Pot Pourri

Australia witnesses driest spring season in 120 years
Canberra: Australia has witnessed its driest spring season in 120 years of recorded history, the country’s Bureau of Meteorology (BoM) revealed on Monday.
In its spring climate wrap-up, the BoM said that majority of Australia received rainfall which was well below average and that a number of recording stations, right across the country, observed their driest spring ever, reports Xinhua news agency.
Spring 2019 was also Australia’s fifth hottest on record with the highest temperature at 47.1 degrees Celsius, recorded in mid-November in Western Australia.
“Rainfall for spring was below very much below average for most of Australia, and overall it was Australia’s driest spring on record,” the report said.
“The prolonged abnormally low rainfall experienced over eastern Australia continues to have significant impact on communities and the environment.”
Record hot and dry conditions hit many rural farming communities particularly hard with water supplies for some falling towards absolute zero and prompting strict regulations on water usage.
Sydney’s water supply dropped below 50 per cent earlier in the year and is on track to drop below 40 per cent early 2020.
The conditions have also made 2019 a particularly bad bushfire season thus far, with wildfires igniting large swathes of bush more ferociously than in years before.
“Extremely dry conditions and very much above average temperatures led to increased fire risk across New South Wales and Queensland during spring,” the report said.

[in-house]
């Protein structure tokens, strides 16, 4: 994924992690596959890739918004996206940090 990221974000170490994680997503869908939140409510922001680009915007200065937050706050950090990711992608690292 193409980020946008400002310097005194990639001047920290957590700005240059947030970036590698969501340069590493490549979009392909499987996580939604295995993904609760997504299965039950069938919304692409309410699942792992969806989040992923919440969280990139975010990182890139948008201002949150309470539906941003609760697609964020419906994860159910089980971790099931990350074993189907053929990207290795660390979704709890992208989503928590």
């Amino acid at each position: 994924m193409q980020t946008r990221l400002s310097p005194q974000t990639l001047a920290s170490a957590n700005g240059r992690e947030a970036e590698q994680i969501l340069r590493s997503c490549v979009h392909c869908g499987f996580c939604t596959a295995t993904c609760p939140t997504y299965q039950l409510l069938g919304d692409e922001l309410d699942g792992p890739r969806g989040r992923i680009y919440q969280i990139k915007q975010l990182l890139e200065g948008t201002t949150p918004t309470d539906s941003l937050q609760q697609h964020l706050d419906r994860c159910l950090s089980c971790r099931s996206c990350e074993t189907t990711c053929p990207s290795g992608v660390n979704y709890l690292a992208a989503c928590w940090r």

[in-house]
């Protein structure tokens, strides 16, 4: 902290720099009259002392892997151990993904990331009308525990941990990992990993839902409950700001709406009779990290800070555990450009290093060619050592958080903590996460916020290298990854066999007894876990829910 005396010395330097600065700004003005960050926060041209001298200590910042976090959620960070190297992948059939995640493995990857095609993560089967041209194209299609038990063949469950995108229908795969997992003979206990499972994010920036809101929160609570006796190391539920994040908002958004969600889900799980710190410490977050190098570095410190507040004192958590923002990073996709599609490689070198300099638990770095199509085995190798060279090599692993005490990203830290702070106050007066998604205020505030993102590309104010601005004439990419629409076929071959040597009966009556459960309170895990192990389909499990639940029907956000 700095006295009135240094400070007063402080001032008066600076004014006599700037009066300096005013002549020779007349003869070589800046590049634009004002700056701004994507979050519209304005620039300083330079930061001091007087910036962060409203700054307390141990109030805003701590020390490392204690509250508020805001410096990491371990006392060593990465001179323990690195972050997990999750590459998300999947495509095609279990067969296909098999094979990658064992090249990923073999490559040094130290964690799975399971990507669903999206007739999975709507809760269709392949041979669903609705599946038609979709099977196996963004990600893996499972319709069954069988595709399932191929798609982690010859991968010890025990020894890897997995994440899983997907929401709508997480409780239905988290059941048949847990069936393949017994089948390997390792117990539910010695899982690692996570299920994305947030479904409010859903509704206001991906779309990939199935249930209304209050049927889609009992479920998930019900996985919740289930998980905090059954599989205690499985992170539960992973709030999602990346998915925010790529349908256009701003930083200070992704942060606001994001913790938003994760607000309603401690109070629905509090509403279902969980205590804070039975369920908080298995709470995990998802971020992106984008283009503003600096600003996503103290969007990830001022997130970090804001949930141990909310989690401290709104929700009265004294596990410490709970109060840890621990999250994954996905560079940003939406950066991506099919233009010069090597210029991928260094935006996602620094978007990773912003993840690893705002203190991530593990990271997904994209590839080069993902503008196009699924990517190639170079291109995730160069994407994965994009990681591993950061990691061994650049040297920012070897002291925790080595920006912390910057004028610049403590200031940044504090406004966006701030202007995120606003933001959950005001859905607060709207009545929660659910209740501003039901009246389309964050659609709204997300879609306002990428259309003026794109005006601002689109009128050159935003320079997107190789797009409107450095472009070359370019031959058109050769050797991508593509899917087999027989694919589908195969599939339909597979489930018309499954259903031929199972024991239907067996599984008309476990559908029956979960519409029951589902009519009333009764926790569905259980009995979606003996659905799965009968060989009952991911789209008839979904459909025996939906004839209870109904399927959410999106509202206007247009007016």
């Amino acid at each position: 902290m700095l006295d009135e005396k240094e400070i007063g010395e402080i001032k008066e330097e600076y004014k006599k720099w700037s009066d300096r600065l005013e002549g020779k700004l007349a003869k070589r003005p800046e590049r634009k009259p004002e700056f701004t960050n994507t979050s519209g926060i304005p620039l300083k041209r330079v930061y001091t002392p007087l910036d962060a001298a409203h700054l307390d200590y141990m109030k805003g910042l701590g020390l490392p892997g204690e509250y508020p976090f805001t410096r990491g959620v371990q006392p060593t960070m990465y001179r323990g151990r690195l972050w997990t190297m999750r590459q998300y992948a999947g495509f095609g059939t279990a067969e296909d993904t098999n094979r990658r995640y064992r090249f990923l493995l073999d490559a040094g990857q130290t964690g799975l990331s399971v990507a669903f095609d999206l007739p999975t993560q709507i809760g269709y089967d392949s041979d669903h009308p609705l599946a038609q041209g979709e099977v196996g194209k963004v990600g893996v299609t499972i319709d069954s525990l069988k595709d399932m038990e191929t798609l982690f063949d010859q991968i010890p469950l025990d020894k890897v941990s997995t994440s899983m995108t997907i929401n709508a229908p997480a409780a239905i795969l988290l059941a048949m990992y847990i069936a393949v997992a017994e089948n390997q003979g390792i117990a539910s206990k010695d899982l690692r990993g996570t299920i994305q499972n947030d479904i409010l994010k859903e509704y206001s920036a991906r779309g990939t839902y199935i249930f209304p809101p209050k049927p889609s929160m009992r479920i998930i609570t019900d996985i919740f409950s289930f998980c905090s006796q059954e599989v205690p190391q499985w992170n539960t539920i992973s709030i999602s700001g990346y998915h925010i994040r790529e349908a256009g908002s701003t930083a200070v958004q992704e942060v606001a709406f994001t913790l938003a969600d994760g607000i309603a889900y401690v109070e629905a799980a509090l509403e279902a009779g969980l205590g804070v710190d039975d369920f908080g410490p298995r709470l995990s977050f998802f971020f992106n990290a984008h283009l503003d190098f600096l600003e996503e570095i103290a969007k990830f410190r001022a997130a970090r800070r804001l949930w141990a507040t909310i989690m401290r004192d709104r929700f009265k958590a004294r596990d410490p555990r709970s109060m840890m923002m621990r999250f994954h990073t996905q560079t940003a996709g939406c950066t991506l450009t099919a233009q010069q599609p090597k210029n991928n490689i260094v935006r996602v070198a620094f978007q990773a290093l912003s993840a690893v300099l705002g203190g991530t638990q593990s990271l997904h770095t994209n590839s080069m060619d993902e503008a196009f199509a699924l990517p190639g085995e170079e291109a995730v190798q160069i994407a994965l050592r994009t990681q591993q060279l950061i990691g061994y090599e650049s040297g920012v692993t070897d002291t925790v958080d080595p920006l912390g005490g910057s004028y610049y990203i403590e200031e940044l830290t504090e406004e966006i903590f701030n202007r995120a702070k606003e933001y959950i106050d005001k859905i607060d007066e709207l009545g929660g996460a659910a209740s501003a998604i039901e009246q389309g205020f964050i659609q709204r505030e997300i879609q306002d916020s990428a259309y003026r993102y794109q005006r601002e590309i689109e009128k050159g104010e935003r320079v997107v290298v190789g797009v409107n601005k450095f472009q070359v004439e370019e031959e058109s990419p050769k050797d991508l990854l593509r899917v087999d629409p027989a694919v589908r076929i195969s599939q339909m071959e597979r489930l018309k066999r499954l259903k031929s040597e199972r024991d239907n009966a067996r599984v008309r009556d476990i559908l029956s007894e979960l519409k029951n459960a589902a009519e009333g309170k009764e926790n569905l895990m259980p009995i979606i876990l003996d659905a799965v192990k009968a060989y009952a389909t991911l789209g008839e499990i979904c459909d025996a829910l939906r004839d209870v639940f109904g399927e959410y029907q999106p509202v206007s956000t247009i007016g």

“Several large and dangerous fires have been burning in both states since early September, resulting in loss of both property and lives.” (IANS)

White rhino born in Belgian zoo
Brussels: A rare southern white rhino was born at a zoo in Belgium, boosting efforts to save the endangered species, the park said on Monday.
“An adorable little male was born in the early morning of Monday… Madiba, the mother, and her baby are doing well,” Pairi Daiza zoo said in a statement.
There are roughly 18,000 southern white rhinos in the wild but the subspecies is being exterminated by poachers at a rate of one every eight hours. Another species of rhino, the world’s second-largest land mammal, the northern white, is in even more danger with only two left in existence.
The remaining northern white pair are both female, so they will die out unless their genes can be preserved or recovered and an artificial breeding programme begins. In July, a southern white calf was born through artificial insemination in San Diego, in what the zoo hailed as a step toward perfecting the technique.
The Belgian zoo has another female, Elie, in gestation. Her birth is expected “by the end of this year”. Both are natural pregnancies, the zoo said. Elie has already had a calf, Sethemba, who was born in 2016 and has been transferred to a zoo in the Spanish city of Malaga as part of Europe’s captive breeding programme. (AFP)

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